Infertility is the inability to conceive after a year of trying. In women, endometriosis, uterine fibroids, and thyroid disorders can all contribute to infertility whereas low sperm count or testosterone levels can be one of the causes of infertility in men.
Your odds of being infertile rise as you get older. Although infertility is more common after the age of 35, it can happen at any age. According to the Center for Disease Control and Prevention, 10% of women had sought therapy for infertility at least once in the past in the National Survey of Family Growth in 2002. Couples in their 20s, however, have been experiencing fertility challenges as a result of changing lifestyles and long working hours, necessitating consultation with an infertility specialist.
What Causes Infertility?
Since ‘Peak Fertility’ does not usually occur until a woman is in her early 30s, it does not explain why women in their 20s have difficulty conceiving. Ovulatory dysfunction, polycystic ovarian syndrome, tubal disease, and malefactors, such as low sperm counts or poor motility, are the most common causes of infertility in this age range. Here are some reasons that can cause infertility in a woman:
Polycystic Ovarian Syndrome/Disorder (PCOS/PCOD)
It’s a condition that affects a woman’s hormone levels. Infrequent or extended periods, as well as high levels of male hormone (androgen), are signs of the hormonal condition. Weight management and medications to get your period back on schedule, such as birth control pills, progestin therapy, or fertility drugs like Clomid, are all part of the treatment.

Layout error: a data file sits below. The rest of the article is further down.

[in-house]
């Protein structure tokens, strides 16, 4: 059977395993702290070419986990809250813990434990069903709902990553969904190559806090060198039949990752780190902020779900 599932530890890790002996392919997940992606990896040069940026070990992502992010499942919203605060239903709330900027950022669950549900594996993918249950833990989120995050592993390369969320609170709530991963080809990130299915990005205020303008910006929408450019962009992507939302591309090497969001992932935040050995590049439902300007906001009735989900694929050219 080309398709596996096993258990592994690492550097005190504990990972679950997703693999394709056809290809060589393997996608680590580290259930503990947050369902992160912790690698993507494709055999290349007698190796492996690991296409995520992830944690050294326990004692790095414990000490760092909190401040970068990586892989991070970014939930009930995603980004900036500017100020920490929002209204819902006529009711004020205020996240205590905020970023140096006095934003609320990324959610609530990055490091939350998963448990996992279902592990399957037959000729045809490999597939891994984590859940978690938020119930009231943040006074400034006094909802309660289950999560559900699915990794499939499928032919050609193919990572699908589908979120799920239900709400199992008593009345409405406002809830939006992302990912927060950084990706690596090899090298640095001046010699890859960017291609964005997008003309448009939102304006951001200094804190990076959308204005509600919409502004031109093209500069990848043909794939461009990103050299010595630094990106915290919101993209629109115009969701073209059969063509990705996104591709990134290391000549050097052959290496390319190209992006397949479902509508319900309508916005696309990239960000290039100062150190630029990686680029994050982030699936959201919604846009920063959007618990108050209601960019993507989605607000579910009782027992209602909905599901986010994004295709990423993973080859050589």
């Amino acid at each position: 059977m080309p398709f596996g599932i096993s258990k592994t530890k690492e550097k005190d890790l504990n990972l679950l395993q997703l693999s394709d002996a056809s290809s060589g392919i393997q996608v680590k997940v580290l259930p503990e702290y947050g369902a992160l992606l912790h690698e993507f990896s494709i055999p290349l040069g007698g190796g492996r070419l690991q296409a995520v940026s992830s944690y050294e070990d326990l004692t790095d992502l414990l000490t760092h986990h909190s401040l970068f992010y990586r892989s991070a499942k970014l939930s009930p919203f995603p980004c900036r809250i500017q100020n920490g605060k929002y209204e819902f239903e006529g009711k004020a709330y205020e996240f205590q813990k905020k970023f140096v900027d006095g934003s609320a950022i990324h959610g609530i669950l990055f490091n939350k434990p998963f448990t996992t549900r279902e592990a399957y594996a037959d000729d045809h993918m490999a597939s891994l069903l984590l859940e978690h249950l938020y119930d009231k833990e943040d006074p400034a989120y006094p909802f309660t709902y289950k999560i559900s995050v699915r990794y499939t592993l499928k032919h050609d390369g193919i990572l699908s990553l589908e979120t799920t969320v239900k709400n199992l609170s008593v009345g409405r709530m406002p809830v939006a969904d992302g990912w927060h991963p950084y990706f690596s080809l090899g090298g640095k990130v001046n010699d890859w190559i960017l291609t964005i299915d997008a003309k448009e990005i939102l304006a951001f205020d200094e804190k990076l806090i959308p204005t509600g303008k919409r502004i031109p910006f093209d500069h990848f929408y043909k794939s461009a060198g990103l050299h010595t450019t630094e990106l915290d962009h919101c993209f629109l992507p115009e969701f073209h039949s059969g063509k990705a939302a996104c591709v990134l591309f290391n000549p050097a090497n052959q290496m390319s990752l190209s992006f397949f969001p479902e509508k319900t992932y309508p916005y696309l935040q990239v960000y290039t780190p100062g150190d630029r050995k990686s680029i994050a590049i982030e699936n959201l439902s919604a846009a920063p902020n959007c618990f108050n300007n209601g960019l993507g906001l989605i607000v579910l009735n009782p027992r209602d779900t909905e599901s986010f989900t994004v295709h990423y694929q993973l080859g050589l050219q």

This condition indicates that a woman does not ovulate properly (release an egg) every month or does not ovulate at all (ovulation). The most common cause of female infertility is difficulty with ovulation, which may often be treated with drugs and medication.
Low sperm count or quality, a lack of sperm production, testicular abnormalities, and difficulty attaining climax are all male-driven causes of infertility as malefactors may account for a third of all fertility disorders. Past illnesses, infections, physical trauma, ageing, genetic disorders, hormone difficulties, varicoceles, and lifestyle choices such as smoking and exposure to heat or toxins are among the underlying causes. To address these concerns, lifestyle adjustments, as well as intrauterine insemination (IUI) or in vitro fertilization (IVF), might be used. In IVF, a retrieved egg and sperm are manually combined in a laboratory dish before being sent back to the uterus. A woman is given medicine to cause her to ovulate more than one egg during an IUI cycle, which is less expensive, and then sperm is injected directly into the uterus to encourage pregnancy.
If all testing for recognised female or male variables are negative but the couple is still unable to conceive, the explanation is deemed unknown. This accounts for almost a third of all cases of infertility.
Don’t be concerned if you, your partner, or both of you have a fertility problem. A lot of people around the world suffer from infertility. Fortunately, there are a variety of extremely successful reproductive therapies available to assist you to improve your chances of getting pregnant and will help you achieve your family-building goals. Your fertility doctor will propose the treatment that is most likely to give you a baby at the lowest possible cost based on your diagnoses, both individually and as a couple. So keep the hope alive to bring home happiness.
Also Read: Understanding How Cervical Cancer Affects Fertility
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